UBC Theses and Dissertations

UBC Theses Logo

UBC Theses and Dissertations

Problems of size-tenure structure in Bangladesh agriculture and prospects of a land reform programme in developing the rural economy of the country Alam, Muhammad Mustafa


Existing size-distribution of farms and land tenure arrangements in Bangladesh contribute to the perpetuation of inequality and inefficiency among agricultural households. A historical review of the land tenure system in Bangladesh shows that some characteristics essentially reflect older trends while others are the outcome of more contemporary developments. Feudal interests, in the strict sense of the term, no longer exist; however, rent-receiving interests and tenant cultivation have survived, mainly under sharecropping arrangements. With a rapidly growing population, land shortage has become severe for most households. This has enhanced the economic social and political status of the relatively large land owners who continue to hold significant proportions of total farmland. The patron-client relationship between them and the vast majority of landless and near-landless masses has helped maintain a semi-feudal agrarian structure. In the absence of an urban sector which can effectively employ the 'superfluous' labour from agriculture, income-earning opportunities for a poor rural household are mainly related to its land-owning status. Disparity in land ownership being very high in Bangladesh agriculture, the distribution of income has understandably been seriously skewed. In considering the relationship between size-tenure structure and productive efficiency, traditional theories are applicable only to the micro-static context. Micro-static comparisons of agricultural performance of different size and tenure groups of farms can, at best, help in formulating short run policy prescriptions. For purposes of long-term development, however, policies also need to be evaluated in terms of their potential for meeting future needs of the country. The present study contends that neither of the two major cultivation arrangements which exist in Bangladesh agriculture (namely, small-scale owner cultivation and sharecropping cultivation) can meet adequate macro-dynamic standards in terms of improved equity and increased efficiency. In discussing the context of land reform for Bangladesh, it is noted that an 'effective reform1 for the country has to serve a number of goals, which include (a) attainment of equitable distribution of income, (b) raising the level of productivity, (c) generating greater employment opportunities and (d) increasing the marketable surplus. A model of land reform which aims to establish a group farming system based on joint responsibilities in ownership, organization and management, seems to offer better prospects for removing the basic obstacles of size-disability and tenurial disincentives in Bangladesh agriculture. It is recognized, however, both during the process of initiation and during the management phase of a group farming system, numerous practical problems would be encountered. The present study suggests various measures for dealing with these problems and, in doing so, seeks to draw upon the experiences of other countries. Whether an effective programme of land reform can be formulated and will be implemented essentially depends upon the nature of the political power-base and priority objectives of the ruling elite. In Bangladesh, although policies of government do not appear to have been dictated primarily by landed interests, the power-elite has traditionally been seen to cooperate with these interests. The proportion of agricultural households without any land or other means of supporting themselves has, in the meanwhile, been increasing rapidly. The impoverishment of a great majority of rural households, coupled with their heightening demands for amelioration of their situation, seems likely to create political circumstances whereby the allegiance of this section of peasantry could become essential for any elite seeking to attain or maintain political power in Bangladesh. Therefore, the prospects for carrying out an effective land reform in the country seem better for the future than they have been during the past decades.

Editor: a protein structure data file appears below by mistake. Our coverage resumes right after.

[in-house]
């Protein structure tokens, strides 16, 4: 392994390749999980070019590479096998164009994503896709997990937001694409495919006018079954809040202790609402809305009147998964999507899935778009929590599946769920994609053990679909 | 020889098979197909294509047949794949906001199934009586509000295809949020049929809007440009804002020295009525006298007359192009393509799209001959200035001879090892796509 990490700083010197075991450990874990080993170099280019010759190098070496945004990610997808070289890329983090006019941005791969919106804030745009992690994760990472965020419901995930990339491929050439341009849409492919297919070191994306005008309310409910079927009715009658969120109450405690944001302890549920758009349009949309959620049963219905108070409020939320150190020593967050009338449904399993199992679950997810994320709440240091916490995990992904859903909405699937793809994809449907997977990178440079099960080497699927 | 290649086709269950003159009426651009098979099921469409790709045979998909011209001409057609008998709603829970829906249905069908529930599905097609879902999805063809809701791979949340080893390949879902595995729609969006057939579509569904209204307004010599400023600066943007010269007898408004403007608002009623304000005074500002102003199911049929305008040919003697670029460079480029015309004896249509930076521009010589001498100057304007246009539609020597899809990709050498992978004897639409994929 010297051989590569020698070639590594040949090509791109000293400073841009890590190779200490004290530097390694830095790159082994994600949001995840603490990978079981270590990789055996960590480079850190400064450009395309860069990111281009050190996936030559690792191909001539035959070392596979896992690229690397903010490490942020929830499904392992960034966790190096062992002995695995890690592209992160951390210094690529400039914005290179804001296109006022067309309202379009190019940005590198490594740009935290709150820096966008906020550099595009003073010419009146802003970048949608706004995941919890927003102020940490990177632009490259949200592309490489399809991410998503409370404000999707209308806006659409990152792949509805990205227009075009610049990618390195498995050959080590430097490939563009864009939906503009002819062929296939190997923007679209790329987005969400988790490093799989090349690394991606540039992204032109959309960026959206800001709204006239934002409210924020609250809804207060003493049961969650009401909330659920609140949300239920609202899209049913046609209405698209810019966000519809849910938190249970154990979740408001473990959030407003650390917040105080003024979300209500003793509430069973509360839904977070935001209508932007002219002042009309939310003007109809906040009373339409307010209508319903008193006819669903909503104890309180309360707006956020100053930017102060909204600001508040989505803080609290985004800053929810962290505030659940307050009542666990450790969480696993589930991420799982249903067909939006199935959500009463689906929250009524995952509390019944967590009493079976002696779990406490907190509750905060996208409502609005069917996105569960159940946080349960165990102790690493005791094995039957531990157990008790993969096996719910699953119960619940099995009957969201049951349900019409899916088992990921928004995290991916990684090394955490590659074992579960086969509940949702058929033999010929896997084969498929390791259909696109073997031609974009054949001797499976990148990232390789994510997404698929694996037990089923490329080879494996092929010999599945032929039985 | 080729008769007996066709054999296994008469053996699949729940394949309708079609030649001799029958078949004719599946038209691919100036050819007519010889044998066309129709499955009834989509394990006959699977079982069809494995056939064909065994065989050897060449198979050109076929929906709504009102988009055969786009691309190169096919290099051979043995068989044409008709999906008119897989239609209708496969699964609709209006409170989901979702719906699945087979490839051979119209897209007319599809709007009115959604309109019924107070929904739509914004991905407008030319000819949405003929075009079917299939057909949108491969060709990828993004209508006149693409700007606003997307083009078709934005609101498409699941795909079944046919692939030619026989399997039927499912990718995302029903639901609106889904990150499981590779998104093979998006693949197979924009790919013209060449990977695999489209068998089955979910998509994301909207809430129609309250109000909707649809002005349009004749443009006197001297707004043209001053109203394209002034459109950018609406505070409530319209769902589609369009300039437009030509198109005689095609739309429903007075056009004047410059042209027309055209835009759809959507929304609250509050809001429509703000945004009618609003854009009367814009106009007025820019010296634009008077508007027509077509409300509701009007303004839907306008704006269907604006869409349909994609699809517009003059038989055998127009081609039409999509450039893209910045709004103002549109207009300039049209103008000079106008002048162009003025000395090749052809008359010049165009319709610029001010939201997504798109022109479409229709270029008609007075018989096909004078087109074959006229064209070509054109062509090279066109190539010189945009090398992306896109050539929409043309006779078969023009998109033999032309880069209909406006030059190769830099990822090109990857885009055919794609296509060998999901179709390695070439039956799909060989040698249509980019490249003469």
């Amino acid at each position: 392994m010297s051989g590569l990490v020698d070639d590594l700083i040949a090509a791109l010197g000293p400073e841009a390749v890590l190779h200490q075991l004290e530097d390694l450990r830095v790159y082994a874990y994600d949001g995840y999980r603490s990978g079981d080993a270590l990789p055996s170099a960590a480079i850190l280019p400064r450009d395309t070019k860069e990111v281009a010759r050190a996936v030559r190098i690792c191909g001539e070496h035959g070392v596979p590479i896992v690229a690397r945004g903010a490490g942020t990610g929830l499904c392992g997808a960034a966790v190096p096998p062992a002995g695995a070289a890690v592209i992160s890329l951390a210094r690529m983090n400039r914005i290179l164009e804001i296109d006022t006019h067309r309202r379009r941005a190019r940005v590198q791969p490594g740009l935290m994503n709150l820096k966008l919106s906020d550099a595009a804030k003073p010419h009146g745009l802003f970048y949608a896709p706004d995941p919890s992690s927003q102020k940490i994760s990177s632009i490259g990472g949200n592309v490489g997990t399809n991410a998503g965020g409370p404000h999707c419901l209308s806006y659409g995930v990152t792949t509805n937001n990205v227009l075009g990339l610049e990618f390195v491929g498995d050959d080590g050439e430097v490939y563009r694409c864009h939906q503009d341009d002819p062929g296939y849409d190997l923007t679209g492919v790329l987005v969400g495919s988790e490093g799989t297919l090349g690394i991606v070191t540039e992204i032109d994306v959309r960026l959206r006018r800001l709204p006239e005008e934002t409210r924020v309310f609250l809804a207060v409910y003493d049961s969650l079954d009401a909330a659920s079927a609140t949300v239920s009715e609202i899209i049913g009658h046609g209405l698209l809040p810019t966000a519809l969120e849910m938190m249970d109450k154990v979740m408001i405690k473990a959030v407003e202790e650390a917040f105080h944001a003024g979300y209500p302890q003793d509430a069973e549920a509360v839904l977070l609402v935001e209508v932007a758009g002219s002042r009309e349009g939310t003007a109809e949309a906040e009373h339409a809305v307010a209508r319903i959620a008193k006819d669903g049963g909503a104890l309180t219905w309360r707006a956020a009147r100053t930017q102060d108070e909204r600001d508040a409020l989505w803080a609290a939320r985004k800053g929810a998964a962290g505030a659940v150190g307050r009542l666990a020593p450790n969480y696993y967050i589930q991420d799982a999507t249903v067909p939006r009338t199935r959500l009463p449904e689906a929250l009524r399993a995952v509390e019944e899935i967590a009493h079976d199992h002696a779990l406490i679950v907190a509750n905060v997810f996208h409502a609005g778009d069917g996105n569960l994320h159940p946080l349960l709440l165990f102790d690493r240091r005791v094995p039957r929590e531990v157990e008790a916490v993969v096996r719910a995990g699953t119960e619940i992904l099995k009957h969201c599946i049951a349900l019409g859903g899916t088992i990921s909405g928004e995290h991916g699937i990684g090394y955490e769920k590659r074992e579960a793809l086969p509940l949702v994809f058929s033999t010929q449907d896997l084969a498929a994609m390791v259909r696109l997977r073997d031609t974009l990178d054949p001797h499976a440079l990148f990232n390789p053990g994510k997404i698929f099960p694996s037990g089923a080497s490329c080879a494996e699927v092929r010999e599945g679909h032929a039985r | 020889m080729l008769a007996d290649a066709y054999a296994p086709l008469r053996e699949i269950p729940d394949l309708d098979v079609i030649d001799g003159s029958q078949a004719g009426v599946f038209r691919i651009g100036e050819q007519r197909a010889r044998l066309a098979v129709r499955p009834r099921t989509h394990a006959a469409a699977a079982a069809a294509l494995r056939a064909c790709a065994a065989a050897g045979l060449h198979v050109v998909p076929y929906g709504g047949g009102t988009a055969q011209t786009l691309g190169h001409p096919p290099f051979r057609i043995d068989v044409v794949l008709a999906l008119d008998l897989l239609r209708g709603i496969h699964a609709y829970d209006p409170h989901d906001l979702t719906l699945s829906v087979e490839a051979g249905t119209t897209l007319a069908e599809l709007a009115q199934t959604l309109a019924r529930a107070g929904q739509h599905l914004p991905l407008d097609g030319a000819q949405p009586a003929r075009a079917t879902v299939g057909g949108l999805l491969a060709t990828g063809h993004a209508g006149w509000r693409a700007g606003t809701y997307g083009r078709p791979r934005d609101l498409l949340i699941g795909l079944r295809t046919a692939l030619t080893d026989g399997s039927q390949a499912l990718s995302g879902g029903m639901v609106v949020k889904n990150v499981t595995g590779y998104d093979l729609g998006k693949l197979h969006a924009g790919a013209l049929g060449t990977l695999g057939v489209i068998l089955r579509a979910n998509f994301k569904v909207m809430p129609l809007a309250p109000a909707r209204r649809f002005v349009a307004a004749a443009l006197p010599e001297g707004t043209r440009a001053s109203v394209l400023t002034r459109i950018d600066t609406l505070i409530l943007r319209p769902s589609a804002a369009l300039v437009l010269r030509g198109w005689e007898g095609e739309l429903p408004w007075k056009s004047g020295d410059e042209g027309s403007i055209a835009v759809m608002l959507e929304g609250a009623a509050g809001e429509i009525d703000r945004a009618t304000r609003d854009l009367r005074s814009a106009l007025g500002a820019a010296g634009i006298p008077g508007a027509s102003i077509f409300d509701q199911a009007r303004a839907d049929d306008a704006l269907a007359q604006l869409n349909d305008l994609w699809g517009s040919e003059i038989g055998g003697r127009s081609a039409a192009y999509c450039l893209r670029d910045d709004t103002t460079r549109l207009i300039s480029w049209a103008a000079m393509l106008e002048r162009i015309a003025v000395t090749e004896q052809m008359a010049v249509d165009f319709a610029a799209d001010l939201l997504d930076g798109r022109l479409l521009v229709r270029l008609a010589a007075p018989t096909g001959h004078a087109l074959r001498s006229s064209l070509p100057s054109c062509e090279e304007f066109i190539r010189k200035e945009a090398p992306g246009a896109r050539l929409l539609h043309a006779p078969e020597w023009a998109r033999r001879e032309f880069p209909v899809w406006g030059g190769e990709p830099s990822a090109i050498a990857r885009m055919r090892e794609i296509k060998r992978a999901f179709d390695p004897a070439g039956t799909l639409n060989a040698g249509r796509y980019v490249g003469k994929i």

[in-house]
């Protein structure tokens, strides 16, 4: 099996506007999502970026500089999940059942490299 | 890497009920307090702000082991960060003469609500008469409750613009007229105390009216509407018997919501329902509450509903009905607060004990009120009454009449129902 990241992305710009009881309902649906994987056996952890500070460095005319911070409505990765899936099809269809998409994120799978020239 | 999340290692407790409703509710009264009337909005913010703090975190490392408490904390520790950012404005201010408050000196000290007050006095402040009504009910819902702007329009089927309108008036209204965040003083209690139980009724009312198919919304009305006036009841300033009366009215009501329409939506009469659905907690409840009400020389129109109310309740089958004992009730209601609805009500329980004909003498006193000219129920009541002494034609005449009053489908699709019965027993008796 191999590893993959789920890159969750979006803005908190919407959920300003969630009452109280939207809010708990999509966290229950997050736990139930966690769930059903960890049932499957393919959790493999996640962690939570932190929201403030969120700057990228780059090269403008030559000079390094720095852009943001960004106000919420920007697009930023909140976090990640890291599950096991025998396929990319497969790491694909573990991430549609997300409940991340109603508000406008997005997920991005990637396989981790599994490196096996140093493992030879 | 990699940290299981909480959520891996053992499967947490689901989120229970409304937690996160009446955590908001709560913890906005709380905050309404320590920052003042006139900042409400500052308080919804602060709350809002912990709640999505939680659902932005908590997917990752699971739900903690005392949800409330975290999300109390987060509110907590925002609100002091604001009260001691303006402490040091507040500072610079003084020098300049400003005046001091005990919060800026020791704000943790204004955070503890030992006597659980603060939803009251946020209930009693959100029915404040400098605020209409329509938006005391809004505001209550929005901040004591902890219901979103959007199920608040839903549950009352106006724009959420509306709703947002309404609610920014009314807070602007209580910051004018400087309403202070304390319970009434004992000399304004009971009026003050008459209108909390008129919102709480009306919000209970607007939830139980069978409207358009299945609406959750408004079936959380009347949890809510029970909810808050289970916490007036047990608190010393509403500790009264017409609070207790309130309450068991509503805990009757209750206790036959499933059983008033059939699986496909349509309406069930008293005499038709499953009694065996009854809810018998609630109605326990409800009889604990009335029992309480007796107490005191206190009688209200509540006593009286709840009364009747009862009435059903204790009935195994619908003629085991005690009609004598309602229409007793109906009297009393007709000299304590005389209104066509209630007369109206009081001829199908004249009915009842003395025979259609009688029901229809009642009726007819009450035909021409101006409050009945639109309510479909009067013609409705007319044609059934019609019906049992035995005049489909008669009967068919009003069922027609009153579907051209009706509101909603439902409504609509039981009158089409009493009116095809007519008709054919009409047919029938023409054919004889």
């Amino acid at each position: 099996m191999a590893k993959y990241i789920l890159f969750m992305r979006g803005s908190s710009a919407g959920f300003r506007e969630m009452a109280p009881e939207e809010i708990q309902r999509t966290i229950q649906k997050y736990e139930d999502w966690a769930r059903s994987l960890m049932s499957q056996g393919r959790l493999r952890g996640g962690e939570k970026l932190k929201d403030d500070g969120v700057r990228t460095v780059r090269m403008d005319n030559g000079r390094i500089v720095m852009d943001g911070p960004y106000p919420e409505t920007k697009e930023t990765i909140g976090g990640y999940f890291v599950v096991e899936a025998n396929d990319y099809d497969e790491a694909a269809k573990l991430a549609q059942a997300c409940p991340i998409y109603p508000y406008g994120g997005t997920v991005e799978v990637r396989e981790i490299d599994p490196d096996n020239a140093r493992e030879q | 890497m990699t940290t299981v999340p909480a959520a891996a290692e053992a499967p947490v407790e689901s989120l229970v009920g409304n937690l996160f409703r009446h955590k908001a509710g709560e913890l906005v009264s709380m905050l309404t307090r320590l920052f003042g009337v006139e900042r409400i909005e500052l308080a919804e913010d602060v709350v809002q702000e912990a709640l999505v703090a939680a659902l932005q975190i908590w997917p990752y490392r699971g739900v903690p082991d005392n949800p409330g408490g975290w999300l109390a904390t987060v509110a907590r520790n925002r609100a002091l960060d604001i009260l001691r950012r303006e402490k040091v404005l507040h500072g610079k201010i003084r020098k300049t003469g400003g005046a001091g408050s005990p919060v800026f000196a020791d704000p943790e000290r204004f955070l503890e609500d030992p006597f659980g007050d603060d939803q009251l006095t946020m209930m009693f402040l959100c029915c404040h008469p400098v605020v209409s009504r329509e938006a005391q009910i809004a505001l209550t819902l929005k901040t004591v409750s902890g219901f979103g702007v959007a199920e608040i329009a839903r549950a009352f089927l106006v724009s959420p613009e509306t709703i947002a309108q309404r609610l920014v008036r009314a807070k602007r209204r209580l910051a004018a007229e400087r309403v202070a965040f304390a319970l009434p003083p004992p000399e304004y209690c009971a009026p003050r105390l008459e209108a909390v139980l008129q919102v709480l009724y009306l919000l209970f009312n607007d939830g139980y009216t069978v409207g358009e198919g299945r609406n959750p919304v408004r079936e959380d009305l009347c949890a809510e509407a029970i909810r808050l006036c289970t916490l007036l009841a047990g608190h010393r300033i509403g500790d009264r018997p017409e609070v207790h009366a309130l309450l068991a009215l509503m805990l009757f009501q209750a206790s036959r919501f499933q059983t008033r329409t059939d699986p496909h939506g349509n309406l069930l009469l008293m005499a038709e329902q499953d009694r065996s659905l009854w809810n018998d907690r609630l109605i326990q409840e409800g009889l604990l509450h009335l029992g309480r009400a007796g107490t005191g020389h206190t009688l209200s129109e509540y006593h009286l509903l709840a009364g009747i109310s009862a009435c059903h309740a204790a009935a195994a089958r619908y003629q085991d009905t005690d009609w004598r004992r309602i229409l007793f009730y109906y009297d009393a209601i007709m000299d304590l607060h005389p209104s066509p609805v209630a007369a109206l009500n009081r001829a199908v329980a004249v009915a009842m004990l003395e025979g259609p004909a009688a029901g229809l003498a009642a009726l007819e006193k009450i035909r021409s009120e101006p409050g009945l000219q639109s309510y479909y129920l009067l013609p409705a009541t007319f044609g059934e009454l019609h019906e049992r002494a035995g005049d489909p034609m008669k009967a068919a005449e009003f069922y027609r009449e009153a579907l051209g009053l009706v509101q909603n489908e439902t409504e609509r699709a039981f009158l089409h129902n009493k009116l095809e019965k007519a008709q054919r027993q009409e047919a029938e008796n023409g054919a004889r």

Item Media

Item Citations and Data


For non-commercial purposes only, such as research, private study and education. Additional conditions apply, see Terms of Use https://open.library.ubc.ca/terms_of_use.